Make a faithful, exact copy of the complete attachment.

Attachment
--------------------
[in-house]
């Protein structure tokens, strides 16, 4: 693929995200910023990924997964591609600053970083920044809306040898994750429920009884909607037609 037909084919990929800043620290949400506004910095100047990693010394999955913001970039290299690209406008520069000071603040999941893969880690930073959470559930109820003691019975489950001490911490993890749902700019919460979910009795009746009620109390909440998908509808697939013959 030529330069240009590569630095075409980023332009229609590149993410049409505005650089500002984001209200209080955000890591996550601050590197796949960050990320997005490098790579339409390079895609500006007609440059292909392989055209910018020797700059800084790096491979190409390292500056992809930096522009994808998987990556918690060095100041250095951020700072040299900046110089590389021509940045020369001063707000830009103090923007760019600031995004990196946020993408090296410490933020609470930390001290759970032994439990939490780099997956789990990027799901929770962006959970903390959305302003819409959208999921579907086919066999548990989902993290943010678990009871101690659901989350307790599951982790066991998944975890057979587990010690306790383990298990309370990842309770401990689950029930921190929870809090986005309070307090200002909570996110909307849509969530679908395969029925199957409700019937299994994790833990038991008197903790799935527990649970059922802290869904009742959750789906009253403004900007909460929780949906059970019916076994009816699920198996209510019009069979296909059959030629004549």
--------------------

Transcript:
[in-house]
């Protein structure tokens, strides 16, 4: 693929995200910023990924997964591609600053970083920044809306040898994750429920009884909607037609 037909084919990929800043620290949400506004910095100047990693010394999955913001970039290299690209406008520069000071603040999941893969880690930073959470559930109820003691019975489950001490911490993890749902700019919460979910009795009746009620109390909440998908509808697939013959 030529330069240009590569630095075409980023332009229609590149993410049409505005650089500002984001209200209080955000890591996550601050590197796949960050990320997005490098790579339409390079895609500006007609440059292909392989055209910018020797700059800084790096491979190409390292500056992809930096522009994808998987990556918690060095100041250095951020700072040299900046110089590389021509940045020369001063707000830009103090923007760019600031995004990196946020993408090296410490933020609470930390001290759970032994439990939490780099997956789990990027799901929770962006959970903390959305302003819409959208999921579907086919066999548990989902993290943010678990009871101690659901989350307790599951982790066991998944975890057979587990010690306790383990298990309370990842309770401990689950029930921190929870809090986005309070307090200002909570996110909307849509969530679908395969029925199957409700019937299994994790833990038991008197903790799935527990649970059922802290869904009742959750789906009253403004900007909460929780949906059970019916076994009816699920198996209510019009069979296909059959030629004549």